Opening the Word: In Christ, know God

One of the great gifts of my upbringing in an Evangelical “Bible chapel” was a constant immersion in Scripture. I recall standing up in front of the congregation, with several others, quoting Bible verses from memory — as a 4-year-old boy! A personal favorite was John 14:6, heard in today’s Gospel: “I am the way and the truth and the life. No one comes to the Father except through me.” It highlights another gift of my upbringing: a conviction that Jesus Christ really is the way, the truth and the life.

It also tells us something about the Father. Pope Emeritus Benedict XVI, in his first Jesus of Nazareth book (Doubleday, $16.95), reflected often on the relationship between the Son and the Father. Writing about the Lord’s Prayer, Benedict quotes German poet Reinhold Schneider, who says of the word “Father”: “This one word contains the whole history of redemption. We are allowed to say ‘Father,’ because the Son is our brother and has revealed the Father to us; because, thanks to what Christ has done, we have once more become children of God.” As Benedict notes, many people struggle with this, in part because so many human fathers have proven lacking, hurtful or even missing. Which is why we must be attentive to what Jesus teaches us about the Father, especially that the Father is love, and he offers himself to us in love.

Jesus is the perfect son, the “new Adam,” who reveals the way to the Father — and that way is in Jesus and through Jesus. “You have faith in God,” he tells the disciples, “have faith also in me.” This faith requires faith in Christ, a humble trust in his guidance. “As the way,” said St. Hilary of Poitiers, “he will guide us to the truth. As the truth, he will establish us in the life.” And that life is not merely a good life here on earth, although that is to be sought and treasured, but the divine life. The many dwelling places — I memorized it as “mansions” as a boy — are part of the kingdom of God, which continues to grow.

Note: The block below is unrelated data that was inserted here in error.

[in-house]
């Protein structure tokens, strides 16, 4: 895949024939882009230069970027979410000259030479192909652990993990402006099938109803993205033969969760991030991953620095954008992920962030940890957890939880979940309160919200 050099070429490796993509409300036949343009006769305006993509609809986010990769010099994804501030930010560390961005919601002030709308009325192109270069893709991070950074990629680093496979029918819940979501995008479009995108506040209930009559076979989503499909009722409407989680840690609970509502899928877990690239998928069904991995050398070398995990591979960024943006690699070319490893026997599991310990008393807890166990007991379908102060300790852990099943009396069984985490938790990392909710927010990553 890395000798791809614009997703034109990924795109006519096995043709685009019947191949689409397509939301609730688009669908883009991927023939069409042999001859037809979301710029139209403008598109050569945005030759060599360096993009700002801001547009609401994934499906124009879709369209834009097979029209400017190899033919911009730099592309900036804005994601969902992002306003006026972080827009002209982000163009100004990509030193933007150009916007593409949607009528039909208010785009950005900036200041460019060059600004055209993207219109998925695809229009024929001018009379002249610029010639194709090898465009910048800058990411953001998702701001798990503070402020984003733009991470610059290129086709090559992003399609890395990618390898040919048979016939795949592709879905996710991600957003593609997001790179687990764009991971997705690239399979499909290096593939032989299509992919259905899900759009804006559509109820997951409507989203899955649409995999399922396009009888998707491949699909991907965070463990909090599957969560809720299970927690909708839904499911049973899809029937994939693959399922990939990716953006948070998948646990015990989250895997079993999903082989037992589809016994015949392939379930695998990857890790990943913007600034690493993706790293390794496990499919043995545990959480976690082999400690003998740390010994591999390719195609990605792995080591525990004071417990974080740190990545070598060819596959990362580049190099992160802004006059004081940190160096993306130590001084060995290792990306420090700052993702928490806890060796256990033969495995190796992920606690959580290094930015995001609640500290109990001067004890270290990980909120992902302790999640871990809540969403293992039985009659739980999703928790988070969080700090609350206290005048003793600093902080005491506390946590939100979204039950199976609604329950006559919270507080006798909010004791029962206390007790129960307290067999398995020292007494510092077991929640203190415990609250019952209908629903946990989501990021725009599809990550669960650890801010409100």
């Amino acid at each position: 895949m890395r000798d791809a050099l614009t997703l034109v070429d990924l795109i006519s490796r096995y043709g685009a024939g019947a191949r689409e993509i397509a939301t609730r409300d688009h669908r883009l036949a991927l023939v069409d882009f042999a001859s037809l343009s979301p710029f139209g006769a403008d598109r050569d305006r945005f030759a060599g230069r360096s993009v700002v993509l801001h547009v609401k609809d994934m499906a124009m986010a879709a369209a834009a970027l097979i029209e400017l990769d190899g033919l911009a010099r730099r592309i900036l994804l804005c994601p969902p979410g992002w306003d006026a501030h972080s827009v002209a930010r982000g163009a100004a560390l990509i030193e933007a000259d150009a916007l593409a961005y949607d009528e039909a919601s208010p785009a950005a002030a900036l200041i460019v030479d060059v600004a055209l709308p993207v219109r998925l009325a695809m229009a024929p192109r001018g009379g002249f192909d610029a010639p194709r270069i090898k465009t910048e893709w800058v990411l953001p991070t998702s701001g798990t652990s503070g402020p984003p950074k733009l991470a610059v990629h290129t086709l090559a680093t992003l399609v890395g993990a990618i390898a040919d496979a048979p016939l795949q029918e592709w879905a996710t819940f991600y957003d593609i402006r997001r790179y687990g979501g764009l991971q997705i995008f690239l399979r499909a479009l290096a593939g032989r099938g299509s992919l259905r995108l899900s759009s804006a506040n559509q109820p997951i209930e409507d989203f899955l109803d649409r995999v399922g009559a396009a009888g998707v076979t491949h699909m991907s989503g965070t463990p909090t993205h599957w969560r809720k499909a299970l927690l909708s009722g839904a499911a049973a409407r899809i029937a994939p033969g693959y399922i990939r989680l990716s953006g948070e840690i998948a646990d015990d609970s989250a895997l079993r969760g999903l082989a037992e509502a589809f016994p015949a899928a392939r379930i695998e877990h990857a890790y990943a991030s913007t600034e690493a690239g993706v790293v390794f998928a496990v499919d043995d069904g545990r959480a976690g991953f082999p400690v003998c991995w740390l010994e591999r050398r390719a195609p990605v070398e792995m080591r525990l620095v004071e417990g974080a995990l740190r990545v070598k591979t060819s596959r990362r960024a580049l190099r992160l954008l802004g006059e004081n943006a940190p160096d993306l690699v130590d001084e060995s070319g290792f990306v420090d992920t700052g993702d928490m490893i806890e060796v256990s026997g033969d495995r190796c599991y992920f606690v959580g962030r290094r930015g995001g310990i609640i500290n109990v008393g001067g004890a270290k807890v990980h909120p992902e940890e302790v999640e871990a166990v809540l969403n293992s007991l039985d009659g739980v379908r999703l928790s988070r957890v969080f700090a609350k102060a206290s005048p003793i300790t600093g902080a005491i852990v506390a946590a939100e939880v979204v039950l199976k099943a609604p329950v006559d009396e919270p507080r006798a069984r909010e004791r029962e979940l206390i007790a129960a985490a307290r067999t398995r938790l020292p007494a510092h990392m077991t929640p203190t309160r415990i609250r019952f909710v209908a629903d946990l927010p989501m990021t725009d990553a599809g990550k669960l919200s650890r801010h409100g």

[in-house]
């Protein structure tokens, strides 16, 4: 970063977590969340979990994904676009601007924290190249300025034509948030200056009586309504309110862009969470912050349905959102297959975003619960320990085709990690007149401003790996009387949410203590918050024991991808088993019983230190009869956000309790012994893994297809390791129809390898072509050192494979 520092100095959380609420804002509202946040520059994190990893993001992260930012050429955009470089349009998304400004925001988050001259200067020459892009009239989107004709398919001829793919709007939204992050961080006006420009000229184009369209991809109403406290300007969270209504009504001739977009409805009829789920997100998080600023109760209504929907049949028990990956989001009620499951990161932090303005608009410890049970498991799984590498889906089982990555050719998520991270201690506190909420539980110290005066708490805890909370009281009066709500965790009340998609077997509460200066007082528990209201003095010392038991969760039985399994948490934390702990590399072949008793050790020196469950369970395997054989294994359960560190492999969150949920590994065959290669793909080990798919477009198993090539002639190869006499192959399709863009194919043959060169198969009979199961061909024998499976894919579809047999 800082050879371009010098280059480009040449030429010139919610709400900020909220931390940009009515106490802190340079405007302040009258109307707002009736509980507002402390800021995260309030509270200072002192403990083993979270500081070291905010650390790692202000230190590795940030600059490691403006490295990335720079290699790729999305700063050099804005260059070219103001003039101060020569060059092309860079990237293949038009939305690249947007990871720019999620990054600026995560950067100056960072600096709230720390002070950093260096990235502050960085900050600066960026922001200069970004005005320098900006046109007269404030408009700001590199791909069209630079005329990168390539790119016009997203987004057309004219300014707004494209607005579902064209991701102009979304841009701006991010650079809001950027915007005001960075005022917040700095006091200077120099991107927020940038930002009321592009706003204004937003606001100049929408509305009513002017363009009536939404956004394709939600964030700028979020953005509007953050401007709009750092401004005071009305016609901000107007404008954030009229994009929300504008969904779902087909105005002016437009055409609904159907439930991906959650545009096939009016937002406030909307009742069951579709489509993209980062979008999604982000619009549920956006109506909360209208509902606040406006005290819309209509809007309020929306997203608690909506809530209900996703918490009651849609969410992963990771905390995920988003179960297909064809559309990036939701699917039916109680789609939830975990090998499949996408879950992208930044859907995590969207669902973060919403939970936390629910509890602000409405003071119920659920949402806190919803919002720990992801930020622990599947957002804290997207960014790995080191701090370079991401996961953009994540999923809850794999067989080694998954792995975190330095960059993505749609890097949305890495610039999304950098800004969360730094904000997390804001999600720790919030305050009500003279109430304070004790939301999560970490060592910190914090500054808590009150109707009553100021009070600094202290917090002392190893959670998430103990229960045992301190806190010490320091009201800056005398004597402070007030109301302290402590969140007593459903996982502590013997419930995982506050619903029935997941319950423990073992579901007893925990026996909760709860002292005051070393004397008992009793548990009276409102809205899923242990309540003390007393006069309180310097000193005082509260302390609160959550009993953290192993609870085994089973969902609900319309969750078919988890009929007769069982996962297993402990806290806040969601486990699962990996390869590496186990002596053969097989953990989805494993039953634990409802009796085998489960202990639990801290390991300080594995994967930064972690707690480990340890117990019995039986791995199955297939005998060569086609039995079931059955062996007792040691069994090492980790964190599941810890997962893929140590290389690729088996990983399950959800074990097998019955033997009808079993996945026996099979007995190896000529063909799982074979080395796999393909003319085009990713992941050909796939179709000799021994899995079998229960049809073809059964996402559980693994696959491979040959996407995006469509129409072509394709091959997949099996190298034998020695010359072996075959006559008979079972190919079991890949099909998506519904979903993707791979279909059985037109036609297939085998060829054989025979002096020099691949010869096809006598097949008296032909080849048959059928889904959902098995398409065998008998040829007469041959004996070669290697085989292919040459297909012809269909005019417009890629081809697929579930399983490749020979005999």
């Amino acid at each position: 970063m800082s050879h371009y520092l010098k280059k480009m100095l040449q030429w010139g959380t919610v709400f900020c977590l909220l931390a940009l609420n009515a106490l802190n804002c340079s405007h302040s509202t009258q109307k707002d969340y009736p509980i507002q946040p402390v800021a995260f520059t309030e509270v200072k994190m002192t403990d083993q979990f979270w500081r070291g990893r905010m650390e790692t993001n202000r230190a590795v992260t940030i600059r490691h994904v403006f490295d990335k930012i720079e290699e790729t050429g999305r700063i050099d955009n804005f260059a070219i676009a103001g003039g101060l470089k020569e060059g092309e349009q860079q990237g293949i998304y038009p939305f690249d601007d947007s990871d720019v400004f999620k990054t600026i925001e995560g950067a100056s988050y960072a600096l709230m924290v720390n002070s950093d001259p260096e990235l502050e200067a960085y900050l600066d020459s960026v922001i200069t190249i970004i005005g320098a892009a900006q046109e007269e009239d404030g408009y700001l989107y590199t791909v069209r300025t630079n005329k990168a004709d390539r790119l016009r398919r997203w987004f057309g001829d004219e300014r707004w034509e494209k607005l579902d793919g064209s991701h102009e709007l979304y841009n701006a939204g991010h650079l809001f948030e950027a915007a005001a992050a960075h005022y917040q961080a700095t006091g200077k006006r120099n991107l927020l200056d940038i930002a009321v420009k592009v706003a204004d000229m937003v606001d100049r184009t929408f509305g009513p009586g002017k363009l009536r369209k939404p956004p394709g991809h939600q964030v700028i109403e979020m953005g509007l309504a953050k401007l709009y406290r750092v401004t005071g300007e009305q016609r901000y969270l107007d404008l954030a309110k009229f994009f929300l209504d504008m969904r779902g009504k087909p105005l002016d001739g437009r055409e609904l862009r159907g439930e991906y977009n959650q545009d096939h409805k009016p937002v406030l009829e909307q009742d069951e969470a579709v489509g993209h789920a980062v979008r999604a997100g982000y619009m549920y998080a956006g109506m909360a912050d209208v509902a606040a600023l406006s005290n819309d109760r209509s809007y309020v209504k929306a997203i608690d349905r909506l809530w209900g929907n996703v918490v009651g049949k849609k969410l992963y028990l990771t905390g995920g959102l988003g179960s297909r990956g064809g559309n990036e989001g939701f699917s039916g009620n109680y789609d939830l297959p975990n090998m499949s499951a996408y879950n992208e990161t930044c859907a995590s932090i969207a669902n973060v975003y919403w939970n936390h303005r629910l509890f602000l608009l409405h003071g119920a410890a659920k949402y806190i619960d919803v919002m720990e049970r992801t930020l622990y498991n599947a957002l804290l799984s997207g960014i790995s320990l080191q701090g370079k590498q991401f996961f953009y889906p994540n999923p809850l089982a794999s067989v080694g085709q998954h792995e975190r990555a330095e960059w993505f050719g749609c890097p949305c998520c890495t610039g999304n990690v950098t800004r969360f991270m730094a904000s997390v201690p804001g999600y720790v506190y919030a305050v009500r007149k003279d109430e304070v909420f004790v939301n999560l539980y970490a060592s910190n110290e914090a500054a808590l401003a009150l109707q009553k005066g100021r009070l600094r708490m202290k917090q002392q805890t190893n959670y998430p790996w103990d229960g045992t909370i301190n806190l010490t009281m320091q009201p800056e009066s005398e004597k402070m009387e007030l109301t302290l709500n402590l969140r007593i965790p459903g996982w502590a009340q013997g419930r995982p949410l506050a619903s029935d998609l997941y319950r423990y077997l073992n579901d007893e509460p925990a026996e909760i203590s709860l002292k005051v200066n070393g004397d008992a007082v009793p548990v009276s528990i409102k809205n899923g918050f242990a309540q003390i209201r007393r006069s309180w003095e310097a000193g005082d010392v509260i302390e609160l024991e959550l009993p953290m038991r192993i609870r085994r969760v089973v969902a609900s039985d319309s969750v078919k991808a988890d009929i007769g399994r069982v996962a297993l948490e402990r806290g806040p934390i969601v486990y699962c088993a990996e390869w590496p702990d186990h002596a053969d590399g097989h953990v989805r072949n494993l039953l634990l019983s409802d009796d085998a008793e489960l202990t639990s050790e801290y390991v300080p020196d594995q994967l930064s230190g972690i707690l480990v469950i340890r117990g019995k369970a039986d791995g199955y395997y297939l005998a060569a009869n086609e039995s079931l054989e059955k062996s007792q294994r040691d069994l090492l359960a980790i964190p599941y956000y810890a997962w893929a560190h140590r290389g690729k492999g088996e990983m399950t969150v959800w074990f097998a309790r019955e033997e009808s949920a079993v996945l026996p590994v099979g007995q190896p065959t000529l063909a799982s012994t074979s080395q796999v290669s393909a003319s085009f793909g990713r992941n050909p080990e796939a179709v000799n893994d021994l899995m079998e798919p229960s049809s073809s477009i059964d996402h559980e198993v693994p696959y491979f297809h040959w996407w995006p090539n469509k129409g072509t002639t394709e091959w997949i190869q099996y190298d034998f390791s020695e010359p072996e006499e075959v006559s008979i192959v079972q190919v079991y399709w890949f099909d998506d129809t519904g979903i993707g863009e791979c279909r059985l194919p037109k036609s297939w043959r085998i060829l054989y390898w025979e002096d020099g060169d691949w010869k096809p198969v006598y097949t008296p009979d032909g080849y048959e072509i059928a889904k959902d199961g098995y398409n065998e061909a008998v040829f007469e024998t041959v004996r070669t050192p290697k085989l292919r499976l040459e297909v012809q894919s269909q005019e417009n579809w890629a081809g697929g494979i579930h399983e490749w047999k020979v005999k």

To dwell in the house of God is to abide in perfect communion with him. That was the deepest desire of King David, a man after God’s own heart: “One thing I ask of the Lord; this I seek: To dwell in the Lord’s house all the days of my life ...” (Ps 27:4). David’s greatest accomplishment, fulfilled through his son Solomon, was the construction of the temple. Jesus is both the son of David and the Son of God, and he is, as St. Paul wrote, the “head of the body, the church,” for “ in him all the fullness of God was pleased to dwell” (Col 1:18-19). As Jesus told the disciples, the Father dwells in him and Jesus does the work of the Father: “Believe me that I am in the Father and the Father is in me ...” But the Father’s work, astonishingly, is not to just to reveal God as perfect communion — Father, Son and Holy Spirit — but to redeem mankind by drawing us, through love and mercy, into that saving communion.

“He calls together all men,” the catechism explains, “scattered and divided by sin, into the unity of his family, the Church” (CCC, No. 1). The Son established a new family, the Church, the “household of God” and “the pillar and support of truth” (1 Tm 3:15). Or, as St. Peter puts it in today’s Epistle, we are being “built into a spiritual house;” we are a “chosen race, a royal priesthood, a holy nation, a people of his own ...” Jesus is the new and everlasting temple, and those who enter this temple will find everlasting rest and peace.

Carl E. Olson is the editor of Catholic World Report.